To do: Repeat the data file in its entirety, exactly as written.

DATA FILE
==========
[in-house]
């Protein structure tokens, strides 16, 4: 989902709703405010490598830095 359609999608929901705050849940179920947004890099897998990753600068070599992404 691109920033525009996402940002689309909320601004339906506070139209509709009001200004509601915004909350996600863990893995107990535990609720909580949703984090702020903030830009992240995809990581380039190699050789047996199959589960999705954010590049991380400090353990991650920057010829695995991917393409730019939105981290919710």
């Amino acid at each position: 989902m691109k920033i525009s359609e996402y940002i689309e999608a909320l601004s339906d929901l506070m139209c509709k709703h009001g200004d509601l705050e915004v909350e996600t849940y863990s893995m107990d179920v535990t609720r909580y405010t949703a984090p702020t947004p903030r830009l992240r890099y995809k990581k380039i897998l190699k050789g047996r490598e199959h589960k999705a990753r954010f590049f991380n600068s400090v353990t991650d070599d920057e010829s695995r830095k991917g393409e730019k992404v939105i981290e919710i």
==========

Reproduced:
[in-house]
């Protein structure tokens, strides 16, 4: 989902709703405010490598830095 359609999608929901705050849940179920947004890099897998990753600068070599992404 691109920033525009996402940002689309909320601004339906506070139209509709009001200004509601915004909350996600863990893995107990535990609720909580949703984090702020903030830009992240995809990581380039190699050789047996199959589960999705954010590049991380400090353990991650920057010829695995991917393409730019939105981290919710």
């Amino acid at each position: 989902m691109k920033i525009s359609e996402y940002i689309e999608a909320l601004s339906d929901l506070m139209c509709k709703h009001g200004d509601l705050e915004v909350e996600t849940y863990s893995m107990d179920v535990t609720r909580y405010t949703a984090p702020t947004p903030r830009l992240r890099y995809k990581k380039i897998l190699k050789g047996r490598e199959h589960k999705a990753r954010f590049f991380n600068s400090v353990t991650d070599d920057e010829s695995r830095k991917g393409e730019k992404v939105i981290e919710i």